Still not clear-cut why Biloela Subway closed
SINCE it's closure around March last year, ex-workers are still perplexed as to why their Subway shop was closed down.
Former Biloela Subway assistant manager Caitlin Luck said she thought it was well-supported.
"I thought for a small town it was really popular and did well sales wise,” Ms Luck said.
"It was a surprise, it caught us off-guard as staff.
"We knew it was slow but we didn't realise it was slow enough to close the shop.
"We may have had an idea looking back but not enough to say we're in trouble, oh dear we have no job.”
Although Subway didn't provide specific reasons for the Biloela branch closure, they remain interested in the region's market.
"Subway is currently investigating locations for a new restaurant in Biloela, which would accommodate a larger restaurant and better meet the needs of our local guests,” a Subway spokesperson said.
"Restaurants changes and relocations occur for a variety of reasons including rental increases, site suitability and convenience, or lease completion.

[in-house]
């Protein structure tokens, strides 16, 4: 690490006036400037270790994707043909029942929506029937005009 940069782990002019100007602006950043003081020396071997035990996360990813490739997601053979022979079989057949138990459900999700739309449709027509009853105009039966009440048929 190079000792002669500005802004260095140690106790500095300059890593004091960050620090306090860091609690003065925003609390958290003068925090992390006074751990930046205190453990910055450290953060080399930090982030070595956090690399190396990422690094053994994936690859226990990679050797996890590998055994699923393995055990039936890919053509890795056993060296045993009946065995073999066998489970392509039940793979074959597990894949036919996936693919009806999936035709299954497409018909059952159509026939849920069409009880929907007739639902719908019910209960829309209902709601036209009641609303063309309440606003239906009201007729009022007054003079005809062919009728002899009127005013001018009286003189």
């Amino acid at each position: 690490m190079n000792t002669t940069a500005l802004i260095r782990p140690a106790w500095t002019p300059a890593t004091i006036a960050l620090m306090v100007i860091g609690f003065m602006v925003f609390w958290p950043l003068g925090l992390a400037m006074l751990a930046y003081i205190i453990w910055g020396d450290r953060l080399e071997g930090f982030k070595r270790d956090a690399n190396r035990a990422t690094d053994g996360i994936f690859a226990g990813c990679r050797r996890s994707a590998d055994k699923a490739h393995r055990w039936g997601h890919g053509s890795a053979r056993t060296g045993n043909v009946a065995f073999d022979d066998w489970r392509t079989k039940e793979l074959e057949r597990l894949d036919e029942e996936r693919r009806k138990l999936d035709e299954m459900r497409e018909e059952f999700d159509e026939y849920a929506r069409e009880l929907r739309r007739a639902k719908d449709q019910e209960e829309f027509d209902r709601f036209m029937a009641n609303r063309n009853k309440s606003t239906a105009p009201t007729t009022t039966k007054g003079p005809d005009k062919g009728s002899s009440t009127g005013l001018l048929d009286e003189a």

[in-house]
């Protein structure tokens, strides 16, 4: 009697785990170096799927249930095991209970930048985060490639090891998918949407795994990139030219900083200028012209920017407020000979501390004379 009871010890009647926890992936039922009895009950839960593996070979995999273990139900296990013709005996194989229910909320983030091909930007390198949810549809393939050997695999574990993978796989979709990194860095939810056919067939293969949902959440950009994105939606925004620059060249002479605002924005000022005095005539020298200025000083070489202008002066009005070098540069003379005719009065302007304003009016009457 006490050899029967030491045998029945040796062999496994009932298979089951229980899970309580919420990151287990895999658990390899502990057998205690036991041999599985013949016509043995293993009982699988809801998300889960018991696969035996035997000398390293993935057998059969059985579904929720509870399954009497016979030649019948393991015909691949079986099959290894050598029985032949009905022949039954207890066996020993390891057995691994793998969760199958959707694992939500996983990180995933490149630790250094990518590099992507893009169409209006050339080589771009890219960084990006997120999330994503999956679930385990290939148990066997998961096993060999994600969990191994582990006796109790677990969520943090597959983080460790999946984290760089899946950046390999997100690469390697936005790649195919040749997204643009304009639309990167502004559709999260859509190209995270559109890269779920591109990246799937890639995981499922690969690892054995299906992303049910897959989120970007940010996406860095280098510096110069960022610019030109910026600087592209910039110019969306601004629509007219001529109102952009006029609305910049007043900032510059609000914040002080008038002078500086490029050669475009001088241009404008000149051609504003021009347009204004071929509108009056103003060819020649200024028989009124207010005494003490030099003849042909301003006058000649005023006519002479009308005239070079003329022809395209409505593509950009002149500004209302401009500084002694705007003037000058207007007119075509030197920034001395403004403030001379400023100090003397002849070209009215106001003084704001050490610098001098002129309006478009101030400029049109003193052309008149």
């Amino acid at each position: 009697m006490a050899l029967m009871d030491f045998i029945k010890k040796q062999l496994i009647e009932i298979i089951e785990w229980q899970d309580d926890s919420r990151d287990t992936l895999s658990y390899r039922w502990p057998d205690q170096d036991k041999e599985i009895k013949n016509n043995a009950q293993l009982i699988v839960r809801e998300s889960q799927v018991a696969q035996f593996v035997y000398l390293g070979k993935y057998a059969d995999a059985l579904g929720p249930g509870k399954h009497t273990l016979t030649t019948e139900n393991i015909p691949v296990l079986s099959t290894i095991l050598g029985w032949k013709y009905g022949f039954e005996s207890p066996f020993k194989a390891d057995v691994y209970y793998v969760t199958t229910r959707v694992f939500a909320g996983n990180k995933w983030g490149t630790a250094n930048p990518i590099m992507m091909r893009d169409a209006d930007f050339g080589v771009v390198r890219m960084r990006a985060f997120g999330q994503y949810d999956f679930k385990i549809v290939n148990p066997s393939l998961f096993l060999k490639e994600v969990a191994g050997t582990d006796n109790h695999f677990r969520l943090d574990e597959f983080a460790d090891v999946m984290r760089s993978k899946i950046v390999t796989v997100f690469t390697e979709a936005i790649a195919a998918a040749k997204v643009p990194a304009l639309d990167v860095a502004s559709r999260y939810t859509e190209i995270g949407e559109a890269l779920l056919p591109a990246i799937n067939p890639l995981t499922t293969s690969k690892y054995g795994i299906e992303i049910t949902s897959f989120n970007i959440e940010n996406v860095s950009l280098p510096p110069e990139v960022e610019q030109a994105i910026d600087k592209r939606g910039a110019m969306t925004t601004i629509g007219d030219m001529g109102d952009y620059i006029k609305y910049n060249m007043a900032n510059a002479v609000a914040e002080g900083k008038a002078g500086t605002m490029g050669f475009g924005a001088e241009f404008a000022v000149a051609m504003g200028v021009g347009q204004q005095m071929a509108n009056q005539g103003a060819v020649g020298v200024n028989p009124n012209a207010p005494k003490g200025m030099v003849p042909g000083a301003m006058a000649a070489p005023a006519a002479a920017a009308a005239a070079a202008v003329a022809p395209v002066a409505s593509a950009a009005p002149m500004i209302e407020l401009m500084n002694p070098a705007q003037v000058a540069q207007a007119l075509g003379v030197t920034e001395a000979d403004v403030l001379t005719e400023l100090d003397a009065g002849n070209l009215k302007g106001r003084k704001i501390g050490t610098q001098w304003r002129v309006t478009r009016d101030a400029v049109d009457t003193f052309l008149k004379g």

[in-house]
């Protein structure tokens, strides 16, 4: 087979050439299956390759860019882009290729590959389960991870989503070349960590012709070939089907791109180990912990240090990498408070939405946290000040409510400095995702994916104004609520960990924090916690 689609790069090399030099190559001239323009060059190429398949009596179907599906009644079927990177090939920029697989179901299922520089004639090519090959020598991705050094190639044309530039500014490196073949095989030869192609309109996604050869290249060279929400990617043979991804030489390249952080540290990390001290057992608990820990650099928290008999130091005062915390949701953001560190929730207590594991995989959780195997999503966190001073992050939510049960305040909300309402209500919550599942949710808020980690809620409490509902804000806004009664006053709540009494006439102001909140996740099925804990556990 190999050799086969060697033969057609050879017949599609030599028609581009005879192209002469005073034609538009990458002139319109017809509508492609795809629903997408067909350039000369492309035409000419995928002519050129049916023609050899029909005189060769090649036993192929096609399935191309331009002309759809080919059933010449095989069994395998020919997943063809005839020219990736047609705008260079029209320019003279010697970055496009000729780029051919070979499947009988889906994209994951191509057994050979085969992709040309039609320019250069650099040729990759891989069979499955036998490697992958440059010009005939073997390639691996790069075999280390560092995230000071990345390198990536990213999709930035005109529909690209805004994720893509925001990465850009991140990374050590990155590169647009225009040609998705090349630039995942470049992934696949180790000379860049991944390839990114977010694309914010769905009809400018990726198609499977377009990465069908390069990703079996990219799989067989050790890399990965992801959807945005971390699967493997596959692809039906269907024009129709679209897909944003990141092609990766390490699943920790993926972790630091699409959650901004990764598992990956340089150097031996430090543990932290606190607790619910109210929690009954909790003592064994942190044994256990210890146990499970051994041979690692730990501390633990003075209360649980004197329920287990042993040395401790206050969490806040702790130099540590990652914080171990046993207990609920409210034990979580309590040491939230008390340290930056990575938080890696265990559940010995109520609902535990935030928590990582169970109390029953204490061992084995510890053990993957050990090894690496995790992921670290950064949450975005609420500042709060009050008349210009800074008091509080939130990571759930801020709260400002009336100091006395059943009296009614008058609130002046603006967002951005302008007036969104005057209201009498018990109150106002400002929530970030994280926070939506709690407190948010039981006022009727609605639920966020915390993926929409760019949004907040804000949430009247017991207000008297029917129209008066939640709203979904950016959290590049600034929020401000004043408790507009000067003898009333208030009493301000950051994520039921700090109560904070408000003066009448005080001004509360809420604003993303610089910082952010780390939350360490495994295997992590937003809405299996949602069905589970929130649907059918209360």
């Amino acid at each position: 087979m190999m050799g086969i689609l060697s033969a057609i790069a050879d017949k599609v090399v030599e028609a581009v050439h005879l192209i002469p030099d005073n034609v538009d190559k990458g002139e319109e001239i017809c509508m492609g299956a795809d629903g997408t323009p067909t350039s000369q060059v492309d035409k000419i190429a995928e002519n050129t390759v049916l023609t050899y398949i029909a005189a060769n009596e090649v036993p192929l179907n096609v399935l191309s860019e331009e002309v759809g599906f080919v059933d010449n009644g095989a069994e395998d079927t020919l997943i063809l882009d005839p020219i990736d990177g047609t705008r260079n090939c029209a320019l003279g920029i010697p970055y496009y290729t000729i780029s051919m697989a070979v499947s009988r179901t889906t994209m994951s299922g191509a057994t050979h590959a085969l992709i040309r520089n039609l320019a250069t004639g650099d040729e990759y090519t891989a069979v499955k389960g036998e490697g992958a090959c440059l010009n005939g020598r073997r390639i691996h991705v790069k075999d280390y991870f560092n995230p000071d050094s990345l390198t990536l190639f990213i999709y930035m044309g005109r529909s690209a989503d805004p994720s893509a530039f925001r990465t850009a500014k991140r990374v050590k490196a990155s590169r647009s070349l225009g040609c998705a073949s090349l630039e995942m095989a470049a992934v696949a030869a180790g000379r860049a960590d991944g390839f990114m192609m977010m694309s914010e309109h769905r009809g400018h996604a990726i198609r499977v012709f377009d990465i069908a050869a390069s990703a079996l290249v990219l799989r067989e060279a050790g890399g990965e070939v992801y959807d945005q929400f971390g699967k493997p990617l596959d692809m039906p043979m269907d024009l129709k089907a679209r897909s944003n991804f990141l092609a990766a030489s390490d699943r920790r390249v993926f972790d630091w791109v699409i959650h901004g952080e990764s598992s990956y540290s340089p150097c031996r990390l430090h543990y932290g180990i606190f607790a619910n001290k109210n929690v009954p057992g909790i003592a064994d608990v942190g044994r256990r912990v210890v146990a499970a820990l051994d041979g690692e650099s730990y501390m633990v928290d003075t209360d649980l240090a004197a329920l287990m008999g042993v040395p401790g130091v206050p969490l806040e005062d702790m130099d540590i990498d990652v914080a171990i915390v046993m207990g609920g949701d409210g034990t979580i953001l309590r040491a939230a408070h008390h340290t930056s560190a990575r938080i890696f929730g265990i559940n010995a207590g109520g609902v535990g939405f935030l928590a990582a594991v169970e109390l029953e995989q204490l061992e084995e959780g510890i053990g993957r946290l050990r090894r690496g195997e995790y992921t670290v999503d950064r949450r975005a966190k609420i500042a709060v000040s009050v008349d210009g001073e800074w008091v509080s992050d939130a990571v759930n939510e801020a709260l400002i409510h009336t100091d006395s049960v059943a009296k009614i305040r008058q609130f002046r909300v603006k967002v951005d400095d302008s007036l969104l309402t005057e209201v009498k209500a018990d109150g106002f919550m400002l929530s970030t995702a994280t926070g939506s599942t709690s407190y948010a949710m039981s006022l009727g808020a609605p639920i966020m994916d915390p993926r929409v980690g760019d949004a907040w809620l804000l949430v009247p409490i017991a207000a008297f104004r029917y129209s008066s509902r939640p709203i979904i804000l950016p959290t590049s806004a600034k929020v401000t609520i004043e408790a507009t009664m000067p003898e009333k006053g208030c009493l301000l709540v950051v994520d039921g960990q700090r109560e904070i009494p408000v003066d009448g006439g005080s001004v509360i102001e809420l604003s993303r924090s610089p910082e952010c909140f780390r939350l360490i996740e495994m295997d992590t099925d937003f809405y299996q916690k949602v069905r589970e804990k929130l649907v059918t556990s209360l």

Serving as assistant manager for almost the entire duration the Biloela branch was open, Ms Luck said staff didn't receive much notice their store was closing.
"It shut down quickly. The staff didn't have a lot of notice that the store was closing down,” Ms Luck said.
"Therefore the town didn't have a lot of notice either.
"We found out the Monday before and then we lost our jobs the following Thursday.
"Not long at all to get our heads around the fact that we won't have a job.”
Research has also shown dining alone has been blamed for the closure of more than 130 Subway outlets across Australia, many in Queensland.
While other fast-food chains promote shared dining to attract groups, Subway has relied on low prices to get people through the door, according to a spokesman for consumer research firm Technomic.
A report from Technomic said there had been a drop in outlets from 1444 in 2015 to 1311 today with more than half of patrons solo diners.